• a display can be implemented with minimal electronic components and this may therefore enable a display to be thinner, more flexible, lighter, cheaper and/or easier to manufacture than traditional displays. It can also be fabricated using standard manufacturing techniques.
  • the display may be an electronic paper display.
  • electronic paper is used herein to refer to display technologies which reflect light (like paper) instead of emitting light like conventional LCD displays. As they are reflective, electronic paper displays do not require a significant amount of power to maintain an image on the display and so may be described as persistent displays.
  • a multi-stable display is an example of an electronic paper display.
  • an electronic paper display may be used together with light generation in order to enable a user to more easily read the display when ambient light levels are too low (e.g. when it is dark). In such examples, the light generation is used to illuminate the electronic paper display to improve its visibility rather than being part of the image display mechanism and the electronic paper does not require light to be emitted in order to function.
  • multi-stable display is used herein to describe a display which comprises pixels that can move between two or more stable states (e.g. a black state and a white state and/or a series of grey or colored states) and each pixel may therefore be referred to as a ‘multi-stable display element’ or ‘multi-stable pixel’.
  • Bi-stable displays which comprise pixels having two stable states, are therefore examples of multi-stable displays.
  • a multi-stable display can be updated when powered, but holds a static image when not powered and as a result can display static images for long periods of time with minimal or no external power. Consequently, a multi-stable display may also be referred to as a ‘persistent display’ or ‘persistently stable’ display.
  • FIG. 1 is a schematic diagram showing a part 100 of a display comprising a plurality of autonomous pixels 102 .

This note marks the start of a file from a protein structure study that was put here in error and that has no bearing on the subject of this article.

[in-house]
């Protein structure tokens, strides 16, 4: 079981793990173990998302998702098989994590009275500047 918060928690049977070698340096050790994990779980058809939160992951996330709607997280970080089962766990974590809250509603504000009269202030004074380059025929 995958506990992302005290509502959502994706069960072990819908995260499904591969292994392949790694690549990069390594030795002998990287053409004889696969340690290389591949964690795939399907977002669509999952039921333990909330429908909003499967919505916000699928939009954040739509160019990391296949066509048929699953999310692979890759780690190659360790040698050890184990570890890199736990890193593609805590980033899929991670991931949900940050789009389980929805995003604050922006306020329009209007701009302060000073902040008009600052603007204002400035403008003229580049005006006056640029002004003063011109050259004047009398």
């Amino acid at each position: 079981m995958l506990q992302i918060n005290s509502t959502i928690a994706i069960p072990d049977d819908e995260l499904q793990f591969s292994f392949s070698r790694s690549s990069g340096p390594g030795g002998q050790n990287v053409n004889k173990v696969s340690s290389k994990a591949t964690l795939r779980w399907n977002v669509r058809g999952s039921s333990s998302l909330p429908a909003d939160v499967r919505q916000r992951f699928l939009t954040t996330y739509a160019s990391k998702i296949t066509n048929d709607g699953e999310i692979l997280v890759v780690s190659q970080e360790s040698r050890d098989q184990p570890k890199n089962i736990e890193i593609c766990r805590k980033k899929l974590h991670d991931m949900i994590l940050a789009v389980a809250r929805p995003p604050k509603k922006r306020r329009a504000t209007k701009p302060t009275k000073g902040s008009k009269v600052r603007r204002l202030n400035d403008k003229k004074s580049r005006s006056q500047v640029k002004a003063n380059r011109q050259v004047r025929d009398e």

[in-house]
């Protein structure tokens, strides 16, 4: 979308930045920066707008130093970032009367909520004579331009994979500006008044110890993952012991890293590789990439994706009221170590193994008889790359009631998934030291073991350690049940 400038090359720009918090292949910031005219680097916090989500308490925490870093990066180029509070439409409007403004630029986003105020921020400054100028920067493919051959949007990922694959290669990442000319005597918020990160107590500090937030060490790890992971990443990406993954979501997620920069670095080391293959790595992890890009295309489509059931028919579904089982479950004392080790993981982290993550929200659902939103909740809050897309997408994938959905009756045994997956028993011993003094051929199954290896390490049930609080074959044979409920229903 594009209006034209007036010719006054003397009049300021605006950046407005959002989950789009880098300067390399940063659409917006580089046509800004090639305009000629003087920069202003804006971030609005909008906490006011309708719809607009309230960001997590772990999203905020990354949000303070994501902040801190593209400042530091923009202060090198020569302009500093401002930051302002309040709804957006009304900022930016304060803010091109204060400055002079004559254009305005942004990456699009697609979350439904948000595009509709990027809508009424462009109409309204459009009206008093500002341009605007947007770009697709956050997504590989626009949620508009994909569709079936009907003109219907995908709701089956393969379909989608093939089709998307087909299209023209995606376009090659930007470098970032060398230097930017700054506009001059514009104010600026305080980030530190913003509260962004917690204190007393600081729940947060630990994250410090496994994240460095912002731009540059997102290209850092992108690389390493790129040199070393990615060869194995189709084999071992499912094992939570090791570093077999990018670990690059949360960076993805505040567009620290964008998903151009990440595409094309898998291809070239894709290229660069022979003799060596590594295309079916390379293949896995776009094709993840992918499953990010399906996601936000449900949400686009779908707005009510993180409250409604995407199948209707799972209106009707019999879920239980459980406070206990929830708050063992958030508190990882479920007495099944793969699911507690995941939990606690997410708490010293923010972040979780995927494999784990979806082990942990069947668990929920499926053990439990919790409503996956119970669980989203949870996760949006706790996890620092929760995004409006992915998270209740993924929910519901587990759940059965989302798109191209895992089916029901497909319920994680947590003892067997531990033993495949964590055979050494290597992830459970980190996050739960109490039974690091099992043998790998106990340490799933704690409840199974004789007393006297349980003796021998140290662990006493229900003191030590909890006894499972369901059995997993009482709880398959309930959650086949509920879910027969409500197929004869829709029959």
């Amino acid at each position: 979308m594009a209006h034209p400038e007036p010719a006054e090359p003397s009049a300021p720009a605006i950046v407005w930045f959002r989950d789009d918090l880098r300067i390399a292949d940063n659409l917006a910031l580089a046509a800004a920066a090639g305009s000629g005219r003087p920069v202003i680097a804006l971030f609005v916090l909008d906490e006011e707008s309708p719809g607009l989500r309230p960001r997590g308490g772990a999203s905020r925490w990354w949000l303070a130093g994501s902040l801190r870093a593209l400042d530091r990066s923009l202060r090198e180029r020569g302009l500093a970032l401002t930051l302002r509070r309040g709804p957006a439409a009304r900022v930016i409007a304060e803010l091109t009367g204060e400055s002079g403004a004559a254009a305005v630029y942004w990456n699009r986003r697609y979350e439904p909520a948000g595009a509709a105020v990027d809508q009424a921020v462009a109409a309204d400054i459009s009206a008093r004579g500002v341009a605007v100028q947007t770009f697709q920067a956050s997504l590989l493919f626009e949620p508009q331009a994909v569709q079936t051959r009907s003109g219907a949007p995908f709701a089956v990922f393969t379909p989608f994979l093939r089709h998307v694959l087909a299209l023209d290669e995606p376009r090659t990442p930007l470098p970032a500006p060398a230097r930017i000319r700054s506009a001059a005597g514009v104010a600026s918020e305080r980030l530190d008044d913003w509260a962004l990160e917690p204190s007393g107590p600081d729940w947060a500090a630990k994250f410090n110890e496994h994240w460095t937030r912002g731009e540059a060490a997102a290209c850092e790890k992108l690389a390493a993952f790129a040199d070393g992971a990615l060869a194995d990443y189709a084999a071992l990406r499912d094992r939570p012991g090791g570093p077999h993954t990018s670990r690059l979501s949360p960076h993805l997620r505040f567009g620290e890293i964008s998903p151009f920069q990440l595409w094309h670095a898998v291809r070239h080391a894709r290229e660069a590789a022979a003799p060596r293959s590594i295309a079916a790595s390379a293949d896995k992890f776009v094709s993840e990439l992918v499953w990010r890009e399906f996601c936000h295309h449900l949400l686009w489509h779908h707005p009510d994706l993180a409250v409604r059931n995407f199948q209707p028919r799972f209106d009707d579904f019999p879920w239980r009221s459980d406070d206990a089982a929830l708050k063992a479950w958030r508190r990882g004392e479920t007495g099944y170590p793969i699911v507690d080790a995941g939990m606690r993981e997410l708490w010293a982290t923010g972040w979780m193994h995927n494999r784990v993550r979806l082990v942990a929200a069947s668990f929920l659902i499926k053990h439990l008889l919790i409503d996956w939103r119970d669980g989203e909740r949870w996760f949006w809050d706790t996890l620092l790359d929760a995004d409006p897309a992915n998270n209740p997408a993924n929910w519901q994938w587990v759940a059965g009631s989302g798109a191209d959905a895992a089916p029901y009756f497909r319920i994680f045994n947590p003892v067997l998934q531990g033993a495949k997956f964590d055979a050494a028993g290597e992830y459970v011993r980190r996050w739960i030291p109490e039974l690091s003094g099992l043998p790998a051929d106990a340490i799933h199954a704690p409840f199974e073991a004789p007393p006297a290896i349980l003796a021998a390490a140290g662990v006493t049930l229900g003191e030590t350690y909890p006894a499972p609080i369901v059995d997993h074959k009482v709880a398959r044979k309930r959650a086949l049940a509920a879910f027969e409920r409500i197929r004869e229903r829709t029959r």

• Each autonomous pixel 102 comprises a display element 104 and a control element 106 .
  • the display element 104 is an element which can be modified by the control element 106 (e.g. to change its color) in order to display visual information.
  • each pixel 102 operates autonomously and so comprises its own control element 106 such that signals to control the display element 104 in a particular pixel 102 (e.g. to change the state of the display element) are generated within that pixel 102 (and are not generated in centralized control circuitry).
  • the display element 104 is an electronic paper display element (e.g. it may be multi-stable) and may, for example, comprise an e-ink (or similar) bead or a portion of an electrophoretic film with suitable electrodes arranged to move the contained pigment particles. Where a multi-stable film or ink is used, the film/ink may extend across many pixels with the display elements being defined by the arrangement of electrodes (e.g. as shown in FIGS. 5-6 and described below). In another example, a multi-stable display element may comprise an electromechanical activated pixel (e.g. a flip-dot or flip-disc). Other electronic paper display technologies may alternatively be used, such as electrochromic or cholesteric liquid crystal displays. As described above, use of multi-stable display elements allows the display to retain an image once the electrical power required to change the image is removed.